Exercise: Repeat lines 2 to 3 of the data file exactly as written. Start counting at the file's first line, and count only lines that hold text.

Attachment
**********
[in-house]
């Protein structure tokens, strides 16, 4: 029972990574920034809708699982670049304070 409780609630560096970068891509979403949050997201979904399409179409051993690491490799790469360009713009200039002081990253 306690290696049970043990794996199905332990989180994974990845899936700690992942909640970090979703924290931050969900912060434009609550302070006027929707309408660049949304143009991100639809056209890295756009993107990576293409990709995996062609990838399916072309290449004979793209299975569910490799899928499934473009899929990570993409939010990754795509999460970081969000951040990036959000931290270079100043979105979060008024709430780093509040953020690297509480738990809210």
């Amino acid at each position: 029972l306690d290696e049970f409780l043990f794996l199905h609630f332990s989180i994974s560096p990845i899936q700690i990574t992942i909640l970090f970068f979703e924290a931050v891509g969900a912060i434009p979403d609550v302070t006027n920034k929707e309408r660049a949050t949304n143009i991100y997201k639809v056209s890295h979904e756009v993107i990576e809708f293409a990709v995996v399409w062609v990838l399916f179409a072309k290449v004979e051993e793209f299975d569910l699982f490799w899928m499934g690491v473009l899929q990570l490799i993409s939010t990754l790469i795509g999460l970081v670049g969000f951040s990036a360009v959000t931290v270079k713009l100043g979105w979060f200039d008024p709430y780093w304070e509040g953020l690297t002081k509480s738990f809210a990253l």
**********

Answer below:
């Protein structure tokens, strides 16, 4: 029972990574920034809708699982670049304070 409780609630560096970068891509979403949050997201979904399409179409051993690491490799790469360009713009200039002081990253 306690290696049970043990794996199905332990989180994974990845899936700690992942909640970090979703924290931050969900912060434009609550302070006027929707309408660049949304143009991100639809056209890295756009993107990576293409990709995996062609990838399916072309290449004979793209299975569910490799899928499934473009899929990570993409939010990754795509999460970081969000951040990036959000931290270079100043979105979060008024709430780093509040953020690297509480738990809210």
């Amino acid at each position: 029972l306690d290696e049970f409780l043990f794996l199905h609630f332990s989180i994974s560096p990845i899936q700690i990574t992942i909640l970090f970068f979703e924290a931050v891509g969900a912060i434009p979403d609550v302070t006027n920034k929707e309408r660049a949050t949304n143009i991100y997201k639809v056209s890295h979904e756009v993107i990576e809708f293409a990709v995996v399409w062609v990838l399916f179409a072309k290449v004979e051993e793209f299975d569910l699982f490799w899928m499934g690491v473009l899929q990570l490799i993409s939010t990754l790469i795509g999460l970081v670049g969000f951040s990036a360009v959000t931290v270079k713009l100043g979105w979060f200039d008024p709430y780093w304070e509040g953020l690297t002081k509480s738990f809210a990253l």